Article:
Levant Basin EIA
The Levant Basin has an untapped natural gas reserve of 122 trillion cubic feet. The U.S. Energy Information Agency

With new discoveries of natural gas off Israel's shores, the Middle Eastern country that had always been an energy importer now faces major policy decisions for safeguarding and capitalizing on its new resource.

Thanks to Houston-based Noble Energy Inc.'s (NYSE:NBL) major deep-water discovery, the country is now able to tap into huge natural gas reserves in the Eastern Mediterranean Sea, called the Levant Basin, a stretch of sea extending from the coasts of Cyprus, Israel, Lebanon and Syria. It is estimated to contain 122 trillion cubic feet of gas. In 2010, Noble discovered the largest natural gas field within the basin called the Leviathan, which is 80 miles off Israel's coast.

With that much natural gas on hand, Israel is now in a position to export, and the Israeli government led by Prime Minister Benjamin Netanyahu has been trying to decide how much. Initially the amount was set at 53 percent, but opposition groups have been fighting to keep more natural gas at home, arguing that less exporting means lower energy costs locally -- similar to the debate happening in the U.S.

Facing pressure from the public, the Israeli cabinet reduced natural gas exports to 40 percent, but the opposition was still not satisified and petitioned the Israeli Supreme Court in June to decide whether the government or Knesset should be able to determine export policy. With Israel's historically heavy reliance on imported oil and gas, it has had some of the highest energy costs in the world, and reducing reliance on imported hydrocarbons would factor into the country's energy security policy.

After several months, the Supreme Court finally made its ruling, rejecting the petition by opposition groups and allowing the government to set natural gas export policy.

Israeli Finance Minister Yair Lapid welcomed the decision, saying that the energy sector will help bring investment to the Israeli economy, enabling “small, medium and large enterprises to reduce their energy costs, expand their businesses and add jobs.”

Noble Energy also applauded the ruling, calling it an important step in encouraging further exploration and production.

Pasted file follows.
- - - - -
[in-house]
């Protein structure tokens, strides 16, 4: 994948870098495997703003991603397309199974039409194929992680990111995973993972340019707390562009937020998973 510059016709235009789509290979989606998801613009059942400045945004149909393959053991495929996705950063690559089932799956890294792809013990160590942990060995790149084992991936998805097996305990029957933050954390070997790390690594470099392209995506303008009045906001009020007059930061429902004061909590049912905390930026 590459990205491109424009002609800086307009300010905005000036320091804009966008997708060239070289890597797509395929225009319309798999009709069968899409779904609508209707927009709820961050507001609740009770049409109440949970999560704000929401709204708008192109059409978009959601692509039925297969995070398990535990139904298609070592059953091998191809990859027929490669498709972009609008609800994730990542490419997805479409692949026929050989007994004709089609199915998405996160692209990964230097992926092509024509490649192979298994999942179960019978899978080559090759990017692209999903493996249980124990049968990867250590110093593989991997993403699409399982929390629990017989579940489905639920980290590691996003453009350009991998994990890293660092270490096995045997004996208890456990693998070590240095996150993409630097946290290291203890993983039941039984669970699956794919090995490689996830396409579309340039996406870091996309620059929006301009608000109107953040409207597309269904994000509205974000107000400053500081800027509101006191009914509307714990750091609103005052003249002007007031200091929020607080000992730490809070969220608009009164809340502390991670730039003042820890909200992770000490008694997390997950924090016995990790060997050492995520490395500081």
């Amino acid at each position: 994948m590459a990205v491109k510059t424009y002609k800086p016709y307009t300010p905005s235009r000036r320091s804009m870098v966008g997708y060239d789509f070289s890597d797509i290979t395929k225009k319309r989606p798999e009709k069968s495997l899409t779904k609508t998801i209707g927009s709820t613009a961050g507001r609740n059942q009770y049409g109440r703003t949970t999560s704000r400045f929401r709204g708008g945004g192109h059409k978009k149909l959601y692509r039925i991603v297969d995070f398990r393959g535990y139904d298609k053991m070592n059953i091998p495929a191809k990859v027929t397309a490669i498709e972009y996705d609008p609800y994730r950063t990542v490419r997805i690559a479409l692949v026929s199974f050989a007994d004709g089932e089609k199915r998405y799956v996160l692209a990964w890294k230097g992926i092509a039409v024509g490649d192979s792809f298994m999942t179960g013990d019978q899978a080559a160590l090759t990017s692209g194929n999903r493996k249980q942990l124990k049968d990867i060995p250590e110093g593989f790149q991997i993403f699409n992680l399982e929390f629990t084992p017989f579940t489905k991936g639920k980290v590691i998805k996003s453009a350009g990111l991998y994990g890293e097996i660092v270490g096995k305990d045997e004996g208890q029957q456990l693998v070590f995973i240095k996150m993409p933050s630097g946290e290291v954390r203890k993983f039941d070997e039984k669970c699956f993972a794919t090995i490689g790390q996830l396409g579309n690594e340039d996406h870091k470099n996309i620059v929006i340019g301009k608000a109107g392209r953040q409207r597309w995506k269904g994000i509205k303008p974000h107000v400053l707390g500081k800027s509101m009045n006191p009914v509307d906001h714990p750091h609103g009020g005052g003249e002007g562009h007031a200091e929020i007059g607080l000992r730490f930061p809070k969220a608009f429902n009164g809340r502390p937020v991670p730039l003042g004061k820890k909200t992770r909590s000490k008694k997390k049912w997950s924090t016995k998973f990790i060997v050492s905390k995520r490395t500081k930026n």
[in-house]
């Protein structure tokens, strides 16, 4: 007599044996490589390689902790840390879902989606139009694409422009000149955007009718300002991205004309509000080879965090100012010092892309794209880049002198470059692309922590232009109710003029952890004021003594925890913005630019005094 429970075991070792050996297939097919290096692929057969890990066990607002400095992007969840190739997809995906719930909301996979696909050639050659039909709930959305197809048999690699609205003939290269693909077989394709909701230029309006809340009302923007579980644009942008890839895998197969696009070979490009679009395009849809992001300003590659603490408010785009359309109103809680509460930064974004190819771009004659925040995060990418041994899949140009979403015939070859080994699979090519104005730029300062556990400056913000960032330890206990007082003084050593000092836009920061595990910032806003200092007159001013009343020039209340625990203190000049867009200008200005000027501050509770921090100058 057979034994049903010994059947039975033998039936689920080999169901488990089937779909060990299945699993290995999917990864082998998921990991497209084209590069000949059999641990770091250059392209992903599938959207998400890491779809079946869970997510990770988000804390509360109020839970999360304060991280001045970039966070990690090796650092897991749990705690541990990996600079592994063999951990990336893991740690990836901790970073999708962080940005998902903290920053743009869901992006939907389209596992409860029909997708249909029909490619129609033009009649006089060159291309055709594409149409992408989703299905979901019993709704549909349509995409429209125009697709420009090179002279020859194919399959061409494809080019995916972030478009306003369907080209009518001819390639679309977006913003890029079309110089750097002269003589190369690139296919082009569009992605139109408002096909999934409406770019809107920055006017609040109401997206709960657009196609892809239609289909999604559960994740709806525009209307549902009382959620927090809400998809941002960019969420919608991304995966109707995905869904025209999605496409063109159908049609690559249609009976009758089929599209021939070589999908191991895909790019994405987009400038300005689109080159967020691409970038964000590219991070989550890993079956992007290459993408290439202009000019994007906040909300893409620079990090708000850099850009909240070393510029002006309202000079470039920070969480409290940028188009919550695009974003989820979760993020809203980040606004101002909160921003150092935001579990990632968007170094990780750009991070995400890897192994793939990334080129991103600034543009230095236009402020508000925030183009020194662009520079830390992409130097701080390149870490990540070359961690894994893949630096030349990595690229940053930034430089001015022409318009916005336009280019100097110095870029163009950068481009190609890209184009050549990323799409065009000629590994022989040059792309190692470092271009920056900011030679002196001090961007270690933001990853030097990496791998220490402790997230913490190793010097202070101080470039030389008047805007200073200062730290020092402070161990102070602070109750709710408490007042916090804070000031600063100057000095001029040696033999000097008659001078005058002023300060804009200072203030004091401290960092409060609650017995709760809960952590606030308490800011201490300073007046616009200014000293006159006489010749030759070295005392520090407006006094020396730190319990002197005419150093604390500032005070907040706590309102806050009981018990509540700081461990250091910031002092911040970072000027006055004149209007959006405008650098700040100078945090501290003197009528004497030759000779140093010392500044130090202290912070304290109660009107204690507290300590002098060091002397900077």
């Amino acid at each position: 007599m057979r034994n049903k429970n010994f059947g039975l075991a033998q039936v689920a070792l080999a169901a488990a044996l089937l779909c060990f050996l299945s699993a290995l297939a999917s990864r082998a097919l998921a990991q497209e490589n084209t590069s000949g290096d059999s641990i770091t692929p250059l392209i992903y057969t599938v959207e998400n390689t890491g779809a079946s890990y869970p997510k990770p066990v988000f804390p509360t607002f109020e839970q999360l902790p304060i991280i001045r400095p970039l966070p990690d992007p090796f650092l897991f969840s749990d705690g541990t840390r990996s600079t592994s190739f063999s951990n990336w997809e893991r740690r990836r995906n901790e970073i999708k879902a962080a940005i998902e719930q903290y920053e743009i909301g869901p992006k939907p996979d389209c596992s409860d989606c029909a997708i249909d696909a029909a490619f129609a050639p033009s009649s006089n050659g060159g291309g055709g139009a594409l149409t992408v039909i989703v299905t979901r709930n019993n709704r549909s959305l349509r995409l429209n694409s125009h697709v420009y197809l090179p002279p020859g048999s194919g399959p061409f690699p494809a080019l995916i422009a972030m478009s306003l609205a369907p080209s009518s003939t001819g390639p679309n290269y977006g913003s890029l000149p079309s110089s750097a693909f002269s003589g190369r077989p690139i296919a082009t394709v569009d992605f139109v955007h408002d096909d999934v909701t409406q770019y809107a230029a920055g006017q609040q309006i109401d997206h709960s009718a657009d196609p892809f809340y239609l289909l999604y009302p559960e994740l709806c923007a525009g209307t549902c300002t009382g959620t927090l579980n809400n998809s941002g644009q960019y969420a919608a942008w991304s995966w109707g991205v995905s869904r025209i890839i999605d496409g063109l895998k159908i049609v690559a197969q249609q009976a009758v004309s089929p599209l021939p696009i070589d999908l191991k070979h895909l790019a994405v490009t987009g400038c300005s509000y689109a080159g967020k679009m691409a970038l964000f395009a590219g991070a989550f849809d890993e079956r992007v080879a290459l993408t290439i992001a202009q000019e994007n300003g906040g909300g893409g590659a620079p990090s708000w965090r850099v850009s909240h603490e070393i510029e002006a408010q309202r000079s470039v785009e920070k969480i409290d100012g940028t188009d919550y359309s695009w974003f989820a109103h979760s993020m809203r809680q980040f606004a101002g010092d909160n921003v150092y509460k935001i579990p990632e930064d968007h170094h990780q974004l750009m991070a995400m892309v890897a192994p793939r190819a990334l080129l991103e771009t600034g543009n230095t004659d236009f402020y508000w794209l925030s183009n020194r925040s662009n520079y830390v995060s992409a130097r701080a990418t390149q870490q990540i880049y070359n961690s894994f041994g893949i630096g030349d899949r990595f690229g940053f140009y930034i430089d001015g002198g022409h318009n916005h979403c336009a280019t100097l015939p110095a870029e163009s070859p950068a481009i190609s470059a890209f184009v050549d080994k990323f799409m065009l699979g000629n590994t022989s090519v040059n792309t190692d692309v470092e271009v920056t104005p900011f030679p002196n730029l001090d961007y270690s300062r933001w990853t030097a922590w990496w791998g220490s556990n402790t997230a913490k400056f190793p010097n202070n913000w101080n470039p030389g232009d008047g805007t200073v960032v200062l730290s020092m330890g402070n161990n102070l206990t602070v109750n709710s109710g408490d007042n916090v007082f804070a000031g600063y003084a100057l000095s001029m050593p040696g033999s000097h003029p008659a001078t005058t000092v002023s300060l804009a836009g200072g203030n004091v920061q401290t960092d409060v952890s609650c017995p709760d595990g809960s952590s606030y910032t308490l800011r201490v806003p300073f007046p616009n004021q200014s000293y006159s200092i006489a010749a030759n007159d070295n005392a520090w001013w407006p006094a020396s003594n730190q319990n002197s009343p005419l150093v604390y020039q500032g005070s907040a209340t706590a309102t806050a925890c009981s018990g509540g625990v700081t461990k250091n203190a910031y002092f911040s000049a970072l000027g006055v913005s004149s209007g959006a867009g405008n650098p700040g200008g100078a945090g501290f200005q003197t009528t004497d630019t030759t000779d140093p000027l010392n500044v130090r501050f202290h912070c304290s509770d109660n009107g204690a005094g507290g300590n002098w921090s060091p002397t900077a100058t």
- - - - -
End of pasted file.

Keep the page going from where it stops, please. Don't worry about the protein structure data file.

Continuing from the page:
“Noble Energy is committed to continue working with the government of Israel to create a clear path to Leviathan sanction and enhanced delivery to the domestic market,” the company said.

Another player happy with the court's decision is Cyprus, which shares an exclusive economic zone (EEZ) with Israel and has been working with Noble Energy explore natural gas off its shores. Cyprus wants to become an exporting hub by establishing a liquefied natural gas (LNG) export facility able to serve Israeli gas fields. Cyprus has been waiting to see how much natural gas Israel would be exporting as well as how the country decides to export it.

“The advantageous geographic location of Cyprus – at the crossroads of major international energy routes to Europe and the Far East through the Suez Canal – makes the island a natural regional energy hub in the Eastern Mediterranean and the natural location to develop a liquefied natural gas plant,” Aristos Constantine, trade commissioner of the Republic of Cyprus, told International Business Times in a statement.

Israel is considering how best to export the gas and potentially building its own LNG facility. But experts say the cost would be prohibitive, so a Cypriot option could appeal to Israel. Alternatively, Israel could pipe its natural gas through Turkey to Europe, but shaky relations between the two countries make this scenario doubtable.

Israel is not the only country trying to get its energy policy on track.